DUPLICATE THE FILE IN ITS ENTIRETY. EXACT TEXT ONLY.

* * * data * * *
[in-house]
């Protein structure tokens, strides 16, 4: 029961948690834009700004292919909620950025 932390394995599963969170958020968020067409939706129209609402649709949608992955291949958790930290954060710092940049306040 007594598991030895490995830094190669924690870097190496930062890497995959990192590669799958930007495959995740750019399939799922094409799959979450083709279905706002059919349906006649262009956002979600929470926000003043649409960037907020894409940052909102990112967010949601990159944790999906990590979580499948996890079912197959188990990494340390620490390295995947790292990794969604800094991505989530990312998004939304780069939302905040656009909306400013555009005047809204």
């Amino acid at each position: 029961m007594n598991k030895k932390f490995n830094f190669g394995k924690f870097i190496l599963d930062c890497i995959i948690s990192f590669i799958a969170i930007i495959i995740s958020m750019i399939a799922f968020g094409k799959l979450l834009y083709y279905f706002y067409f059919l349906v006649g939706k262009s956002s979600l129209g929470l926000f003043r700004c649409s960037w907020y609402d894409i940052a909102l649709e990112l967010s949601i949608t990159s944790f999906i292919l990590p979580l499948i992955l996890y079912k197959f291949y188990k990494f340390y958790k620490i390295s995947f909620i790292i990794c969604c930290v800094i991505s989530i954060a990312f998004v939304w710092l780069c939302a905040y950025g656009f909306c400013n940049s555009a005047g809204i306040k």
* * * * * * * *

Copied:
[in-house]
């Protein structure tokens, strides 16, 4: 029961948690834009700004292919909620950025 932390394995599963969170958020968020067409939706129209609402649709949608992955291949958790930290954060710092940049306040 007594598991030895490995830094190669924690870097190496930062890497995959990192590669799958930007495959995740750019399939799922094409799959979450083709279905706002059919349906006649262009956002979600929470926000003043649409960037907020894409940052909102990112967010949601990159944790999906990590979580499948996890079912197959188990990494340390620490390295995947790292990794969604800094991505989530990312998004939304780069939302905040656009909306400013555009005047809204």
């Amino acid at each position: 029961m007594n598991k030895k932390f490995n830094f190669g394995k924690f870097i190496l599963d930062c890497i995959i948690s990192f590669i799958a969170i930007i495959i995740s958020m750019i399939a799922f968020g094409k799959l979450l834009y083709y279905f706002y067409f059919l349906v006649g939706k262009s956002s979600l129209g929470l926000f003043r700004c649409s960037w907020y609402d894409i940052a909102l649709e990112l967010s949601i949608t990159s944790f999906i292919l990590p979580l499948i992955l996890y079912k197959f291949y188990k990494f340390y958790k620490i390295s995947f909620i790292i990794c969604c930290v800094i991505s989530i954060a990312f998004v939304w710092l780069c939302a905040y950025g656009f909306c400013n940049s555009a005047g809204i306040k």